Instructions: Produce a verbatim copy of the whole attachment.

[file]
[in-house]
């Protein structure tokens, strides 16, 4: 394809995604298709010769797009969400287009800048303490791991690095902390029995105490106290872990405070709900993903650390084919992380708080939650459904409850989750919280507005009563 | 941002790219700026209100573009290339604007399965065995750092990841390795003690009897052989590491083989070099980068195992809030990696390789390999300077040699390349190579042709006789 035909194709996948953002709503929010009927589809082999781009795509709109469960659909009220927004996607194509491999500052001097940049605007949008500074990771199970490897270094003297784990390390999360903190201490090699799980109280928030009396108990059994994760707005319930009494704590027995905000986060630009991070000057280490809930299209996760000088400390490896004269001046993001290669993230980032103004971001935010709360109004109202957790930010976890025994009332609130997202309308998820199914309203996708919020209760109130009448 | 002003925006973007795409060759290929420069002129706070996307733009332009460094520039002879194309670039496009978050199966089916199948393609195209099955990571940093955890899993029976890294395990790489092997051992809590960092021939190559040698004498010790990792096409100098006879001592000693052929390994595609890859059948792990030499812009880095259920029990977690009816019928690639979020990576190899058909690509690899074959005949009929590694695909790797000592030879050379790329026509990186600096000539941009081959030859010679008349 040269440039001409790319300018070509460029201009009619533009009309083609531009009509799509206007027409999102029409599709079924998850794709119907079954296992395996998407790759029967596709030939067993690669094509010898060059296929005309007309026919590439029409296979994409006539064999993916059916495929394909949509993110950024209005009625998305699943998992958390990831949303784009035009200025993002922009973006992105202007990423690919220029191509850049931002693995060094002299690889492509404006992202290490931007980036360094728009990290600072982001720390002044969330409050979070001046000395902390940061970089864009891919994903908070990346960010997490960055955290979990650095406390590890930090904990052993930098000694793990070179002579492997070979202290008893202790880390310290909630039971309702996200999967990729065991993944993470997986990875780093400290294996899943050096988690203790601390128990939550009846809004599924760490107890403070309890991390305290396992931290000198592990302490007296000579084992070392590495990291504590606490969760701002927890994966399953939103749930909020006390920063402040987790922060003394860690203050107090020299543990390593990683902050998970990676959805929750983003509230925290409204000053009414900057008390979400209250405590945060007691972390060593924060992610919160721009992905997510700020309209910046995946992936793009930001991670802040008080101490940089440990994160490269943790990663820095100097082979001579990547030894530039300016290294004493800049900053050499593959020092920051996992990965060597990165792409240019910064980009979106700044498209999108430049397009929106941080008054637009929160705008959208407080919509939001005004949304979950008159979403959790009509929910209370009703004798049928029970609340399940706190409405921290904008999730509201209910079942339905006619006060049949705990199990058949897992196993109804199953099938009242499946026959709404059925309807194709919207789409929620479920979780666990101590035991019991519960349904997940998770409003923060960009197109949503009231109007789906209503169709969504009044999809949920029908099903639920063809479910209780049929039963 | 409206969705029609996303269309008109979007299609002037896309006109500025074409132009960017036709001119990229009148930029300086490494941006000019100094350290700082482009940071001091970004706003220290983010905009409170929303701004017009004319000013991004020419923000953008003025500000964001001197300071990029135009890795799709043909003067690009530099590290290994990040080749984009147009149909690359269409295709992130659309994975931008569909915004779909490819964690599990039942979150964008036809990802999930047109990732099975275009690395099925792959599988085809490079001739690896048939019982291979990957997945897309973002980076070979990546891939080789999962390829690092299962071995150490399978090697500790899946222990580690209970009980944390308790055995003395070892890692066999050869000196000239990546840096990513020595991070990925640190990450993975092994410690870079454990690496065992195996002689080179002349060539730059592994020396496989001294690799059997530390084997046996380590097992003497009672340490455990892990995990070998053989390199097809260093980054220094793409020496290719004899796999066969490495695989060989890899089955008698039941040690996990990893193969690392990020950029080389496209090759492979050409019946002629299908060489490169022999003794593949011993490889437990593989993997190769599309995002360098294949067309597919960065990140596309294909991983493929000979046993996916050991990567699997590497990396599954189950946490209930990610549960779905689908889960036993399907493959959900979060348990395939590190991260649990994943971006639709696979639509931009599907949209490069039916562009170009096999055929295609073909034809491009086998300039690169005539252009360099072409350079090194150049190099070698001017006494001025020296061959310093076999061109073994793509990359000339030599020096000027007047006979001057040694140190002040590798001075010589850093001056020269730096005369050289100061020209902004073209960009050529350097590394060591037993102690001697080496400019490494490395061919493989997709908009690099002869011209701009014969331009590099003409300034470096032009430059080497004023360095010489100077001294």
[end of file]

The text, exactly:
[in-house]
């Protein structure tokens, strides 16, 4: 394809995604298709010769797009969400287009800048303490791991690095902390029995105490106290872990405070709900993903650390084919992380708080939650459904409850989750919280507005009563 | 941002790219700026209100573009290339604007399965065995750092990841390795003690009897052989590491083989070099980068195992809030990696390789390999300077040699390349190579042709006789 035909194709996948953002709503929010009927589809082999781009795509709109469960659909009220927004996607194509491999500052001097940049605007949008500074990771199970490897270094003297784990390390999360903190201490090699799980109280928030009396108990059994994760707005319930009494704590027995905000986060630009991070000057280490809930299209996760000088400390490896004269001046993001290669993230980032103004971001935010709360109004109202957790930010976890025994009332609130997202309308998820199914309203996708919020209760109130009448 | 002003925006973007795409060759290929420069002129706070996307733009332009460094520039002879194309670039496009978050199966089916199948393609195209099955990571940093955890899993029976890294395990790489092997051992809590960092021939190559040698004498010790990792096409100098006879001592000693052929390994595609890859059948792990030499812009880095259920029990977690009816019928690639979020990576190899058909690509690899074959005949009929590694695909790797000592030879050379790329026509990186600096000539941009081959030859010679008349 040269440039001409790319300018070509460029201009009619533009009309083609531009009509799509206007027409999102029409599709079924998850794709119907079954296992395996998407790759029967596709030939067993690669094509010898060059296929005309007309026919590439029409296979994409006539064999993916059916495929394909949509993110950024209005009625998305699943998992958390990831949303784009035009200025993002922009973006992105202007990423690919220029191509850049931002693995060094002299690889492509404006992202290490931007980036360094728009990290600072982001720390002044969330409050979070001046000395902390940061970089864009891919994903908070990346960010997490960055955290979990650095406390590890930090904990052993930098000694793990070179002579492997070979202290008893202790880390310290909630039971309702996200999967990729065991993944993470997986990875780093400290294996899943050096988690203790601390128990939550009846809004599924760490107890403070309890991390305290396992931290000198592990302490007296000579084992070392590495990291504590606490969760701002927890994966399953939103749930909020006390920063402040987790922060003394860690203050107090020299543990390593990683902050998970990676959805929750983003509230925290409204000053009414900057008390979400209250405590945060007691972390060593924060992610919160721009992905997510700020309209910046995946992936793009930001991670802040008080101490940089440990994160490269943790990663820095100097082979001579990547030894530039300016290294004493800049900053050499593959020092920051996992990965060597990165792409240019910064980009979106700044498209999108430049397009929106941080008054637009929160705008959208407080919509939001005004949304979950008159979403959790009509929910209370009703004798049928029970609340399940706190409405921290904008999730509201209910079942339905006619006060049949705990199990058949897992196993109804199953099938009242499946026959709404059925309807194709919207789409929620479920979780666990101590035991019991519960349904997940998770409003923060960009197109949503009231109007789906209503169709969504009044999809949920029908099903639920063809479910209780049929039963 | 409206969705029609996303269309008109979007299609002037896309006109500025074409132009960017036709001119990229009148930029300086490494941006000019100094350290700082482009940071001091970004706003220290983010905009409170929303701004017009004319000013991004020419923000953008003025500000964001001197300071990029135009890795799709043909003067690009530099590290290994990040080749984009147009149909690359269409295709992130659309994975931008569909915004779909490819964690599990039942979150964008036809990802999930047109990732099975275009690395099925792959599988085809490079001739690896048939019982291979990957997945897309973002980076070979990546891939080789999962390829690092299962071995150490399978090697500790899946222990580690209970009980944390308790055995003395070892890692066999050869000196000239990546840096990513020595991070990925640190990450993975092994410690870079454990690496065992195996002689080179002349060539730059592994020396496989001294690799059997530390084997046996380590097992003497009672340490455990892990995990070998053989390199097809260093980054220094793409020496290719004899796999066969490495695989060989890899089955008698039941040690996990990893193969690392990020950029080389496209090759492979050409019946002629299908060489490169022999003794593949011993490889437990593989993997190769599309995002360098294949067309597919960065990140596309294909991983493929000979046993996916050991990567699997590497990396599954189950946490209930990610549960779905689908889960036993399907493959959900979060348990395939590190991260649990994943971006639709696979639509931009599907949209490069039916562009170009096999055929295609073909034809491009086998300039690169005539252009360099072409350079090194150049190099070698001017006494001025020296061959310093076999061109073994793509990359000339030599020096000027007047006979001057040694140190002040590798001075010589850093001056020269730096005369050289100061020209902004073209960009050529350097590394060591037993102690001697080496400019490494490395061919493989997709908009690099002869011209701009014969331009590099003409300034470096032009430059080497004023360095010489100077001294």